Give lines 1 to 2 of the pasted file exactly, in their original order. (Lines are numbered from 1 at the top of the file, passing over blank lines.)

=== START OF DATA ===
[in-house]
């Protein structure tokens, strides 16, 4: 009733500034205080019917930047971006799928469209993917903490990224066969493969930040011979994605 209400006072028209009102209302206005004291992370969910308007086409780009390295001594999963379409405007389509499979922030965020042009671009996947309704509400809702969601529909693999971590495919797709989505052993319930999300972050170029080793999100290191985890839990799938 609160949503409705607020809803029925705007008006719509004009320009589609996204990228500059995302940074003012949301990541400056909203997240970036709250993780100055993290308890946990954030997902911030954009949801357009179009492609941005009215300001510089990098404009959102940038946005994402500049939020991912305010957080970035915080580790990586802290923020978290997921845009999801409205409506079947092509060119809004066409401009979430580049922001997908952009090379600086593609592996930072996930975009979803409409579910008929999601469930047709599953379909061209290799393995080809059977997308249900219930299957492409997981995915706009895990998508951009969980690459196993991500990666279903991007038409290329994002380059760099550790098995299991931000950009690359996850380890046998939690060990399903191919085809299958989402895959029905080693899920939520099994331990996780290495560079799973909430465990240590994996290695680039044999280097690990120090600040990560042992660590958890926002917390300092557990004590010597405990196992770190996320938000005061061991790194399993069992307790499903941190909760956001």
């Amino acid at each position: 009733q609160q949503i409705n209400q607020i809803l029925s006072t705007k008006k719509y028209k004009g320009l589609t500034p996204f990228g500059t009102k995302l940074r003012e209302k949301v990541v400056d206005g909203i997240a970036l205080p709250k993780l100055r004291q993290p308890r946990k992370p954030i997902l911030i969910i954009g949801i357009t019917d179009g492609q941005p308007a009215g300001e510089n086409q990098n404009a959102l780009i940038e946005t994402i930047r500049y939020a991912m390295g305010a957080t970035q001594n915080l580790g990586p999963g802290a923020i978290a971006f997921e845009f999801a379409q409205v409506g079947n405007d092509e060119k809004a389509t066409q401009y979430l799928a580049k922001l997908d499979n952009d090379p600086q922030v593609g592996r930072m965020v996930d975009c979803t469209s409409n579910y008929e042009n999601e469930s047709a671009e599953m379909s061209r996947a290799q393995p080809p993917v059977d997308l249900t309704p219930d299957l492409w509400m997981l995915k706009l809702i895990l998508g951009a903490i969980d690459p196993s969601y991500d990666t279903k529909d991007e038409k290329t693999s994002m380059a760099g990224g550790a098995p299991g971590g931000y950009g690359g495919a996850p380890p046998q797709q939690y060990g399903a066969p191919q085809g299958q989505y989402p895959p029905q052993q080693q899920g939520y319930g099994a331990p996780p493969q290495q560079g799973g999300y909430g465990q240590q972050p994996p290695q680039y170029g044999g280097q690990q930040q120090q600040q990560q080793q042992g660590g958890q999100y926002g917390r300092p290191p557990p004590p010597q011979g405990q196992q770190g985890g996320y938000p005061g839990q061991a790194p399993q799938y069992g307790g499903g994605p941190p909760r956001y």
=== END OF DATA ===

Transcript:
[in-house]
């Protein structure tokens, strides 16, 4: 009733500034205080019917930047971006799928469209993917903490990224066969493969930040011979994605 209400006072028209009102209302206005004291992370969910308007086409780009390295001594999963379409405007389509499979922030965020042009671009996947309704509400809702969601529909693999971590495919797709989505052993319930999300972050170029080793999100290191985890839990799938 609160949503409705607020809803029925705007008006719509004009320009589609996204990228500059995302940074003012949301990541400056909203997240970036709250993780100055993290308890946990954030997902911030954009949801357009179009492609941005009215300001510089990098404009959102940038946005994402500049939020991912305010957080970035915080580790990586802290923020978290997921845009999801409205409506079947092509060119809004066409401009979430580049922001997908952009090379600086593609592996930072996930975009979803409409579910008929999601469930047709599953379909061209290799393995080809059977997308249900219930299957492409997981995915706009895990998508951009969980690459196993991500990666279903991007038409290329994002380059760099550790098995299991931000950009690359996850380890046998939690060990399903191919085809299958989402895959029905080693899920939520099994331990996780290495560079799973909430465990240590994996290695680039044999280097690990120090600040990560042992660590958890926002917390300092557990004590010597405990196992770190996320938000005061061991790194399993069992307790499903941190909760956001």